Sports Injuries  

Photo by Daniel Robert Dinu on Unsplash.

How often as piano teachers have we heard that Joey hurt his hand this week while playing __fill in the sport of your choice here__. Parents will often say their child will skip a lesson until the hand is better. It is probably a good idea to have some solos to reach for that are appropriate level and for the hand not injured in order to avoid the need for a missed lesson. Having music ready for their sight-reading prepares for the unexpected. In addition to sight-reading it is a good opportunity for  introducing new music for an upcoming recital or for a National Federation of Music Club performance. Some solos are written specifically for either right hand only or left hand only. While Nouvelle Music Publishing, LLC offers some of these including Contemplation and The Many Adventures of Axel Sloan, there are some solos which is able to be played by either hand. 

For example, Jubilation (Early Intermediate) has the music presented twice, once in bass clef and another time in treble clef. Both Celebrate! and In the Desert by Jane Hergo from her book Piano Tidbits Book 2 offer a slight different approach. Right hand fingerings are written above the staff while left hand fingerings are below the staff. Changes in hand position and clef changes further challenge the elementary pianist.

Watch for more one hand solos in near future here at Nouvelle Music Publishing, LLC.

Stepping into a Performer’s Shoes 

Photo by Jordan Whitfield on Unsplash. 

I encourage students from time to time once they are comfortable playing through a piece of music that they find multiple recordings on YouTube in which they can play along. Sometimes particular recordings with specific performers are recommended. Students find this easy with medium to slow tempo compositions. I ask that the intermediate students pay attention to variances in interpretation from one performer to the next. This will require multiple listenings of each performance prior to attempting to perform with any video. Stepping into the performers shoes so to speak will allow them to focus on tone, dynamics, voicing, phrasing, rubato, etc. I encourage them to write on their music with the interpretive markings to be able to anticipate actions needed while playing along. It is revealing when they discuss their discoveries how much they are actually hearing in the recordings.  Why not try this approach with any of the recordings available on the Nouvelle Music Publishing website or on the company’s SoundCloud page.

Say the Problem 

Photo by Karla Hernandez on Unsplash.  

Students early on learn that I have particular phrases that they will hear often. Soon students are able to answer before I finish reciting one of the phrases. Any particular phrase is dropped once a concept is thoroughly mastered. 

Of all my repetitive phrases, this one is probably heard the most. By saying the problem, specifically out loud, the student hears themselves say one thing and do another when mistakes occur. All of a sudden they stop and correct themselves. Soon, if not immediately, they are performing correctly as they say the problem. Occasionally something in their playing that was not an issue pops up as they focus on a single problem. I never worry about these as long as the one they are focused on is improving. Once corrected, the focus can move to another area.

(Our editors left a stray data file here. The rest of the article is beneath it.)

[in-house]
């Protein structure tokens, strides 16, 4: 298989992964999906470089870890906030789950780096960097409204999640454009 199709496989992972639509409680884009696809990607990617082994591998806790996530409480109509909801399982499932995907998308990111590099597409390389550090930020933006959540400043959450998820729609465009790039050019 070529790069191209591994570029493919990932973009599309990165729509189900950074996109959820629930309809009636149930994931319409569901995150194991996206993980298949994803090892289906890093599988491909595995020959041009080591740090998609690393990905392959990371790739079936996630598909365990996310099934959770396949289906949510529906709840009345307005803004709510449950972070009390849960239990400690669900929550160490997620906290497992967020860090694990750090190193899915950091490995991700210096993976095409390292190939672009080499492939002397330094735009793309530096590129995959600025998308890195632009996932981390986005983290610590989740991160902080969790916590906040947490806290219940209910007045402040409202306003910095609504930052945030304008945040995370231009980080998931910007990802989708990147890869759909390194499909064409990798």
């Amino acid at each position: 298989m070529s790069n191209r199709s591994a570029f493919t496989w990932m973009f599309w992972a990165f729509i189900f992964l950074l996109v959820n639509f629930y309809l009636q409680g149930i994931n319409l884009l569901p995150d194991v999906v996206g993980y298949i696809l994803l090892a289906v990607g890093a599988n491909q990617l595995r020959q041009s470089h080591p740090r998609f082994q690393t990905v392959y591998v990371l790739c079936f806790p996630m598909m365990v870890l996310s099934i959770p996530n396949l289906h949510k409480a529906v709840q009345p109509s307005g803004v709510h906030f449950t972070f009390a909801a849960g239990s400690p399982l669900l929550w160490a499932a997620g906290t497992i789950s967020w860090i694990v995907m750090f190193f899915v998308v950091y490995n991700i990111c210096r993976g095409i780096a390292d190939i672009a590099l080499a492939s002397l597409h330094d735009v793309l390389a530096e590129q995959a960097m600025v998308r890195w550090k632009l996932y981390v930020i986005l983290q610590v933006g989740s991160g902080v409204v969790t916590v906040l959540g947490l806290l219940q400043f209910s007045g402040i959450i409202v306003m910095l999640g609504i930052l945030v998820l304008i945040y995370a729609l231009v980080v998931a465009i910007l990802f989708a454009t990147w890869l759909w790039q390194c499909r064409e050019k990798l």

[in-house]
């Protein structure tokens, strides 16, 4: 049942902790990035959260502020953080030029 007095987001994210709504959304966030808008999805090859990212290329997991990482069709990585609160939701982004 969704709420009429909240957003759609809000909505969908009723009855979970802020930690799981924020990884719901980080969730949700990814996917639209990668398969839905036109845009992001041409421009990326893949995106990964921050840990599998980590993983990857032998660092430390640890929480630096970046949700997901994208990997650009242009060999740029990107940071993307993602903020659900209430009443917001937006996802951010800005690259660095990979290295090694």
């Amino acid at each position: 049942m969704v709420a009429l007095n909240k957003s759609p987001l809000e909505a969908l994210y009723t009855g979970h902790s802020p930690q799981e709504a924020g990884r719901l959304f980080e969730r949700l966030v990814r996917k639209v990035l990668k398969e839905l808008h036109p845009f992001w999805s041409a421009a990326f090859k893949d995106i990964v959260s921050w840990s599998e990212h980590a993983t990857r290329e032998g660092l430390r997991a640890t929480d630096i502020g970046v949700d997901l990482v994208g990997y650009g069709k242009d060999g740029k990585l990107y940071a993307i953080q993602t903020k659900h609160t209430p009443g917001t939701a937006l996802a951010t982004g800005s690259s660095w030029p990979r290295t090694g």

Often the first issue is, “What is the problem?” Not an issue for me but sometimes a challenge for the students when asked out of the blue about a performance. To help the student out, I make a list of what should be addressed at the top of the page in addition to highlighting problems in the score. 

If a student has problems with half note rhythm and can correctly play all other rhythms, I will often have them count out loud “1-2” every time they come to a half note regardless of its metric position. If the student is not paying attention to fingering I will have them say the fingering out loud. If the issue is dynamics and counting in general, I might have them count dynamically. In other words, count soft in soft sections and louder in the loud sections. Maybe the issue is remembering to use the sustain pedal. Say “down” when foot is to be applied down and “up” when there is a need to lift the pedal. If it is a matter of key signature, have the student say “sharp” or “flat” for notes that are in the key signature. Military March is an example where this approach to key signature might help considering its six brief key changes moving through the major keys of D, C, Ab, F, A, Eb before returning to D. Sometimes coordination between the hands can be an issue in syncopated rhythms such as in my book Vignettes for Solo Piano (see solos such as Agitation, Second Time Around, Acceleration of Time, Jazz District at 18th and Vine, and A Brazilian Sunset). For those situations I write T, L and R between staffs or below bass staff for each rhythmic event in a bar or passage. T represents hands playing together while L is for left hand and R for right hand. After placed, I have them say what is written while tapping the appropriate hand(s) on their knees. Once mastered at appropriate tempo or slower, we move to a faster tempo than what is required in the solo, then I have the student return their hands to the piano to play the passage. 

Anytime a student finds the activity difficult we slow the music tempo down till we find the tempo at which they can perform with ease. I don’t care how slow it needs to be as long as they say out loud the problem while performing the activity. 

The ultimate goal is for the student to recognize their own issues and correct themselves without saying the problem out loud.